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Inside Sonus Faber Olympica III Speakers

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  • Wolf
    replied
    Result of current flow through the coil.
    Apparently it was here:
    https://diy.midwestaudio.club/discus...#Comment_13321

    Hey, Craig- you ever take those measurements?

    Wolf

    Leave a comment:


  • LOUT
    replied
    Originally posted by Wolf View Post
    Our own PWR RYD did an experiment, and the P-Cores saturate a lot sooner than thought. I have no problem with them in a narrow band series notch, but definitely NOT in a woofer Lowpass. I'll go Erse I-Core or SuperQ if doing cored coils.
    When you (or anyone else) has the time, could you please link to that experiment, I'd like to read it.

    I could never figure out if the "soak" was a result of total-system wattage or inductor-DCR wattage or a particular temperature...and I'm unsure what the soaking actually causes as far as audio quirks. I should be able to learn all kinds of things.

    Leave a comment:


  • Kornbread
    replied
    Originally posted by DeZZar View Post

    Not at all.

    What often gets forgotten in terms of the costs to deliver a product for these companies is the fact that on top of the sum of the parts, they also have to cover:
    - staff wages
    - all sorts of insurances ranging from simply covering their own buildings/equipment through to workers compensation and professional indemnity
    - cost of operating a factory or multiple factories
    - cost of R&D (months and months or more potentially of creating prototypes and paying for staff/engineers to work on and test a design)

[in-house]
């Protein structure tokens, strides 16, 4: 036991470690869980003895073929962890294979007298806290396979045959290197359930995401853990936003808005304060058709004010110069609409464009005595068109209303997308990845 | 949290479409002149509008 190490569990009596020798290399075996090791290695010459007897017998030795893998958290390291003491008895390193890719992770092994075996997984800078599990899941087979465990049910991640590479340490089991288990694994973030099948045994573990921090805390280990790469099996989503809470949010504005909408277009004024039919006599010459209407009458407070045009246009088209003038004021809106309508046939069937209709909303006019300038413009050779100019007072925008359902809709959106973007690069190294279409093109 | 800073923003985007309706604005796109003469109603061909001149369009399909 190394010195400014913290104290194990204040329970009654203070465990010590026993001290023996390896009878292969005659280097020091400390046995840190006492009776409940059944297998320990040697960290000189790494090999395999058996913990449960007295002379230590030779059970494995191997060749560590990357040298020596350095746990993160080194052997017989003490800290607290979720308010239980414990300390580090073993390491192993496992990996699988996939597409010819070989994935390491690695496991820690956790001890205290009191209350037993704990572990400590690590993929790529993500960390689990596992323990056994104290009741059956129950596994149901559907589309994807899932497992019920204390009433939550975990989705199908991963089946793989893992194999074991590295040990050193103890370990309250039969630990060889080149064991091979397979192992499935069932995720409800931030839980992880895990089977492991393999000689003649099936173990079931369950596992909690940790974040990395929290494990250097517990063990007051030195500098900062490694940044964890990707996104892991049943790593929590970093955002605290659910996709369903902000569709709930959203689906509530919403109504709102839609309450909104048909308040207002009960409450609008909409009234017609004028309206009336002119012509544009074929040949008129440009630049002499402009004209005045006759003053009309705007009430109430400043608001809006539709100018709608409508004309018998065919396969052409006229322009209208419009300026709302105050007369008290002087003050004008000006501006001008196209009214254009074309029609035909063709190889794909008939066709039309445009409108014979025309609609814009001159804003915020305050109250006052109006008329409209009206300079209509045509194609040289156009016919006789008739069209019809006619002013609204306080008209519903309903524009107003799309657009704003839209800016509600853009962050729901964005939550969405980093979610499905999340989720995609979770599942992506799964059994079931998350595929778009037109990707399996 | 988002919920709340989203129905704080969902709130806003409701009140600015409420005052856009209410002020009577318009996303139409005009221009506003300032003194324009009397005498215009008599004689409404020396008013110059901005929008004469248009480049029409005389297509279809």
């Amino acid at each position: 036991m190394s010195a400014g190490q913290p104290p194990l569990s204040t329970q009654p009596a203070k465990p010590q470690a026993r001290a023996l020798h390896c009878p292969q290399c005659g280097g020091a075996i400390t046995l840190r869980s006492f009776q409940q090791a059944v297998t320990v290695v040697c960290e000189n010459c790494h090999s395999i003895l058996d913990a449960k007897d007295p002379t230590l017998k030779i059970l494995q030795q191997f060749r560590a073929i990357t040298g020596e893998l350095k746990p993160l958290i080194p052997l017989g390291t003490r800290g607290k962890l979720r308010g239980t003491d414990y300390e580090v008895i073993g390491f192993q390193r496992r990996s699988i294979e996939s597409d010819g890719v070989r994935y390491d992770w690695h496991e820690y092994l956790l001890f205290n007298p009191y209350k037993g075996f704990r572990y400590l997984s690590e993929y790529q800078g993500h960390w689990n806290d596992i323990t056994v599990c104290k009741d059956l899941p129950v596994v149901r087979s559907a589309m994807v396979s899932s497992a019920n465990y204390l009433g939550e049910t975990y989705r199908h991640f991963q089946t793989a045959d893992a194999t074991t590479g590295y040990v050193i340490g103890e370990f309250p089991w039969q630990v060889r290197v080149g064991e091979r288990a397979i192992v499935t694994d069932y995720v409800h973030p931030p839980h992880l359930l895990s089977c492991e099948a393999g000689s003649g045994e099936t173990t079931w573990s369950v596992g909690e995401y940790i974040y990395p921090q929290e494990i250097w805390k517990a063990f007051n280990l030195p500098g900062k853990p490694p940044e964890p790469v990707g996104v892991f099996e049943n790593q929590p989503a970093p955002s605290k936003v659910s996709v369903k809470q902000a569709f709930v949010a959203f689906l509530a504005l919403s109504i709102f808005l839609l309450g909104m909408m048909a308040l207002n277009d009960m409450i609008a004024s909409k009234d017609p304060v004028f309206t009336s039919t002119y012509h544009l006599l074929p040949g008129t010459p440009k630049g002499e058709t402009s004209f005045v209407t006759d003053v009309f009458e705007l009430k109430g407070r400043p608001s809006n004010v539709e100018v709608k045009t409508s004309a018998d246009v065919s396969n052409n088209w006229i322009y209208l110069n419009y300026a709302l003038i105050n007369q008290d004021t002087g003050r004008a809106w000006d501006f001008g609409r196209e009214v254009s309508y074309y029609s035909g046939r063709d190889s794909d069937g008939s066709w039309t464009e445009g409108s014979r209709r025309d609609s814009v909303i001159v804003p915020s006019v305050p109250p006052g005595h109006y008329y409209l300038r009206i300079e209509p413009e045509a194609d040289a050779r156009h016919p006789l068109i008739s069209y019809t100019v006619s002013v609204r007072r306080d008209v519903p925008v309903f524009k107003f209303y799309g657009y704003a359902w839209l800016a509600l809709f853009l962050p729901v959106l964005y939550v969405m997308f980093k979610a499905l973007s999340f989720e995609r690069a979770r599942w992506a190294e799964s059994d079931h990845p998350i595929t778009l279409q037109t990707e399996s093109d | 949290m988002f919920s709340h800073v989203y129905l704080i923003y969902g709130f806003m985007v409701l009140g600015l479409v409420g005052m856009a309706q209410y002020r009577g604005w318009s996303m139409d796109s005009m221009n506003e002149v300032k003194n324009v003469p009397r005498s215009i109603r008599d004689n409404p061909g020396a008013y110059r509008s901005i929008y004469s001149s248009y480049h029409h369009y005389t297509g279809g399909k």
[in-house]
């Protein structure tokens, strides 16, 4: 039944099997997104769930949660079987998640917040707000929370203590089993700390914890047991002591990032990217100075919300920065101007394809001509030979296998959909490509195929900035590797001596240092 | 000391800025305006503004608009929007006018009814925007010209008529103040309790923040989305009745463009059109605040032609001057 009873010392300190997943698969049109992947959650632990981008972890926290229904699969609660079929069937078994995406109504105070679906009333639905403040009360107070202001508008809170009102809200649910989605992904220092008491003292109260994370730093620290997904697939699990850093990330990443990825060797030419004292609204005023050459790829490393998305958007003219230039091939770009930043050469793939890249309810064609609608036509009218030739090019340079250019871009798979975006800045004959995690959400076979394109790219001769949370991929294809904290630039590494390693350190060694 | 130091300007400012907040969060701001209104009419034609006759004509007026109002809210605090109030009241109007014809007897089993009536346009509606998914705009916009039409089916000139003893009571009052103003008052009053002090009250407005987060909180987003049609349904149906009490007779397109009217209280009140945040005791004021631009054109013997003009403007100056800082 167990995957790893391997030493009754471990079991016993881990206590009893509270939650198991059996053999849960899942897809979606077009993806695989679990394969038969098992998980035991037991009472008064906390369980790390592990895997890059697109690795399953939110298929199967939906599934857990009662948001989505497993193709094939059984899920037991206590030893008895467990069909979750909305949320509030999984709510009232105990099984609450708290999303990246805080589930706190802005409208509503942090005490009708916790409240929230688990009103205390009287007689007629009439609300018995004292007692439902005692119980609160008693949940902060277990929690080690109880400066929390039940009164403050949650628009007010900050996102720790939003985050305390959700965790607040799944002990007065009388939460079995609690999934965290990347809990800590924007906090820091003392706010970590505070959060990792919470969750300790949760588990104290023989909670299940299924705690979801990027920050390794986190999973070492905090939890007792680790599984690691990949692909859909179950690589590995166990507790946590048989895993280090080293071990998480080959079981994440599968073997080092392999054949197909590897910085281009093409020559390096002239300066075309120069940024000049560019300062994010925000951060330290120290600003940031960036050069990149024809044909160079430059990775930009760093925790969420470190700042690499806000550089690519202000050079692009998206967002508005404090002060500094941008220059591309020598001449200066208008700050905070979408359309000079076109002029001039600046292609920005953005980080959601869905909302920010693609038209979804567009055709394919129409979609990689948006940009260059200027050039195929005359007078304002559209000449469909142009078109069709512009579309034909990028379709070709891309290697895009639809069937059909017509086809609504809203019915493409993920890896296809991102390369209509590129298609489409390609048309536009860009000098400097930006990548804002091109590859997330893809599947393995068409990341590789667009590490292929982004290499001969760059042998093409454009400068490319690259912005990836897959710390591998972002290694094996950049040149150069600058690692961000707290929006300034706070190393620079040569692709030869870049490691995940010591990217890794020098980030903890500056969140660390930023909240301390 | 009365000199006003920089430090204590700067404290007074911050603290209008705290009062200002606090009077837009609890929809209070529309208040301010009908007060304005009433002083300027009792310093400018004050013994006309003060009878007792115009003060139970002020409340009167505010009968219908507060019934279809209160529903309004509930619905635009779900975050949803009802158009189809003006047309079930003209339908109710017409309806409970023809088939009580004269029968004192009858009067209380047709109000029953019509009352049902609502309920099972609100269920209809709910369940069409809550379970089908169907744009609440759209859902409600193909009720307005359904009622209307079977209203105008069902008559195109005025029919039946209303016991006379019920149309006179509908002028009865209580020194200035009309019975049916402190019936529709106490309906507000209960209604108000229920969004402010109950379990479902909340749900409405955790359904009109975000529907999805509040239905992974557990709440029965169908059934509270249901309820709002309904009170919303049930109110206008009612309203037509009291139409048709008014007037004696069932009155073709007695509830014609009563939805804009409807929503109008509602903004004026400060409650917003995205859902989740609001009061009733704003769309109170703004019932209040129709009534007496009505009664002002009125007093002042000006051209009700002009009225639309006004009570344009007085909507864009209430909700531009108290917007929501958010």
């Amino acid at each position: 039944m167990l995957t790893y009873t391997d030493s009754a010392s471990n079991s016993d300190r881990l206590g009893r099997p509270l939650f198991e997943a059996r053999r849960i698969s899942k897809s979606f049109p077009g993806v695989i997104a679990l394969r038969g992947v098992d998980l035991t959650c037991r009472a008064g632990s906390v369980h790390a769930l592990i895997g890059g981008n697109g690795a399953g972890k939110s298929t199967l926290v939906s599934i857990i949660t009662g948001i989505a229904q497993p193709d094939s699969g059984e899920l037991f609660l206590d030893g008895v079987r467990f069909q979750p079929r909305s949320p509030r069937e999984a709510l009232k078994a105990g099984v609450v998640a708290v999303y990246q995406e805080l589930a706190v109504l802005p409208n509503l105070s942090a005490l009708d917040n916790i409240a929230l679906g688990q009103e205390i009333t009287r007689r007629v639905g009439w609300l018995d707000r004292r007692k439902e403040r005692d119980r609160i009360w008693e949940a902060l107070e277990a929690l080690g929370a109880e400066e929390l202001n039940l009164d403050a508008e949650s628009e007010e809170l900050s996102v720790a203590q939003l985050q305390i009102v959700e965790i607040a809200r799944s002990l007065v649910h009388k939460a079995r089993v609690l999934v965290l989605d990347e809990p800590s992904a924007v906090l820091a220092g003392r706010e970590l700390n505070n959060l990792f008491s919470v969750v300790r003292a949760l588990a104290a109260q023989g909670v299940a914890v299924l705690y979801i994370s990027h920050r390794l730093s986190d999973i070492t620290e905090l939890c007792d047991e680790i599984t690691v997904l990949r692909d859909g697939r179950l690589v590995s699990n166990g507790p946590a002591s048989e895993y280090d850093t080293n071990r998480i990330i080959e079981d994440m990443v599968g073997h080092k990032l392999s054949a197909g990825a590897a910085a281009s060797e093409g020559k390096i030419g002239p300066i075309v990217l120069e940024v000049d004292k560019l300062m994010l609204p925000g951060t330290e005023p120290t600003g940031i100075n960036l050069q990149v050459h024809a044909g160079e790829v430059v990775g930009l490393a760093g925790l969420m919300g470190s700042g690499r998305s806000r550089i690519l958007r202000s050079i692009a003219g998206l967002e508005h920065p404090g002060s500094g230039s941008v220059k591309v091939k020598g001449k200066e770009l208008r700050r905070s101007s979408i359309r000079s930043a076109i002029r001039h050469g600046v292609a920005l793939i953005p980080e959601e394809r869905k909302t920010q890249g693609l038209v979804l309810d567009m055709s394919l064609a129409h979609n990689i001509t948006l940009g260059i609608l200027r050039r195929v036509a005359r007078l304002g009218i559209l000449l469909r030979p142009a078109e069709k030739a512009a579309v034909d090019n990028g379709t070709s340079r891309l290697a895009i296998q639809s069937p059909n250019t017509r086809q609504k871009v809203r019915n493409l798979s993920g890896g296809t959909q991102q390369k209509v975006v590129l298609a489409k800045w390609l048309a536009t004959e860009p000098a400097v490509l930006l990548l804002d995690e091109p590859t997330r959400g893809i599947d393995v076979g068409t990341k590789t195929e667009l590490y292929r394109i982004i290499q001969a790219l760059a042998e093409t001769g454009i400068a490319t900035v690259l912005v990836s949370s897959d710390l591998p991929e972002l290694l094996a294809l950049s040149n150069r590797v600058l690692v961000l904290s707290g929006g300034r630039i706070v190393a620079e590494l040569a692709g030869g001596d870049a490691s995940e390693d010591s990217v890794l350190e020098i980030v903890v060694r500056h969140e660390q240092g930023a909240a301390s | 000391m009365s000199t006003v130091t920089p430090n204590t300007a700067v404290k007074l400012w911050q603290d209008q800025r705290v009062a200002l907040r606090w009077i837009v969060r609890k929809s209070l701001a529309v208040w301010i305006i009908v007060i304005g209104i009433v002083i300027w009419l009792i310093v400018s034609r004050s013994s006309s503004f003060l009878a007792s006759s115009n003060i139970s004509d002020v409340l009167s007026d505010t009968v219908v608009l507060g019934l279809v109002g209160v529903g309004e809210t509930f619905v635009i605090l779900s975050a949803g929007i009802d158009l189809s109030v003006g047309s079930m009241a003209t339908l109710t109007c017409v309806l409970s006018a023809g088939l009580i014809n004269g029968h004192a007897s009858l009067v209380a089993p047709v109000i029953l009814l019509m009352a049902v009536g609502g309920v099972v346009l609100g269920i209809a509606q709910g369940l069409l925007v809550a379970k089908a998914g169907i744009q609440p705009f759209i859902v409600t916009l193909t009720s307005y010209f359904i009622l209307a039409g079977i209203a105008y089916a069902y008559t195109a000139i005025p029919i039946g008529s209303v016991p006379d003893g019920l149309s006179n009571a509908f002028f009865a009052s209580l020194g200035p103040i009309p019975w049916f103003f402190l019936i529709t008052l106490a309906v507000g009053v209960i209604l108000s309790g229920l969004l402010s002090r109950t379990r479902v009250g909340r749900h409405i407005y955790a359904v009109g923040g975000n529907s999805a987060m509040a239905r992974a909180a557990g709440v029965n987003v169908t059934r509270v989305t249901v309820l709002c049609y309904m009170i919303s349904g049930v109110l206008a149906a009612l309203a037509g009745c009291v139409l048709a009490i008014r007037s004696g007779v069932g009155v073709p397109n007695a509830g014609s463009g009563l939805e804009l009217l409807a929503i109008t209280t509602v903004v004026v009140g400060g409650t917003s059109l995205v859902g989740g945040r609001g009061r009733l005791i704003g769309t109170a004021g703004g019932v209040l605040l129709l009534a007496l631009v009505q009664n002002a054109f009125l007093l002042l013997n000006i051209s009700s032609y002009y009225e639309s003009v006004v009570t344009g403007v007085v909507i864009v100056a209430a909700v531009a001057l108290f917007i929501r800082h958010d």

- cost of setting up forms and jigs and other tooling for each specific model.
    - providing a warranty
    - packaging and shipping materials
    - cost of holding inventory
    - development of manuals and brochures
    - resourcing marketing (events, materials, sponsorships etc)
    - cost of operating a dealer network (even if they don't own the retail front, they still need to create, maintain and staff the functions that support retail sales)

    Most of these costs don't even register for DIY. So if you can get to nearly $14K by just counting some labor, tools and parts - imagine adding the rest and trying to turn a profit.
    For a class project, I ran the numbers for a high end loudspeaker startup and yes, if you don't have to live high on the hog, there is considerable money to be made.

    Leave a comment:


  • DeZZar
    replied
    Originally posted by mgrabow View Post
    ...and $14k doesn’t sound all that crazy if you put in a few hundred hours of labor.
    Not at all.

    What often gets forgotten in terms of the costs to deliver a product for these companies is the fact that on top of the sum of the parts, they also have to cover:
    - staff wages
    - all sorts of insurances ranging from simply covering their own buildings/equipment through to workers compensation and professional indemnity
    - cost of operating a factory or multiple factories
    - cost of R&D (months and months or more potentially of creating prototypes and paying for staff/engineers to work on and test a design)
    - cost of setting up forms and jigs and other tooling for each specific model.
    - providing a warranty
    - packaging and shipping materials
    - cost of holding inventory
    - development of manuals and brochures
    - resourcing marketing (events, materials, sponsorships etc)
    - cost of operating a dealer network (even if they don't own the retail front, they still need to create, maintain and staff the functions that support retail sales)

    Most of these costs don't even register for DIY. So if you can get to nearly $14K by just counting some labor, tools and parts - imagine adding the rest and trying to turn a profit.

    Leave a comment:


  • djg
    replied
    Salk sound charges $1700 for a pair of Continuums in veneer. I splurged on solid cherry baffles and backs and cherry veneer, and had Meniscus build the crossovers. I have 6-700 dollars invested in a pair visually identical to Harbeth BBC monitors. They look pretty good, if I do say so myself.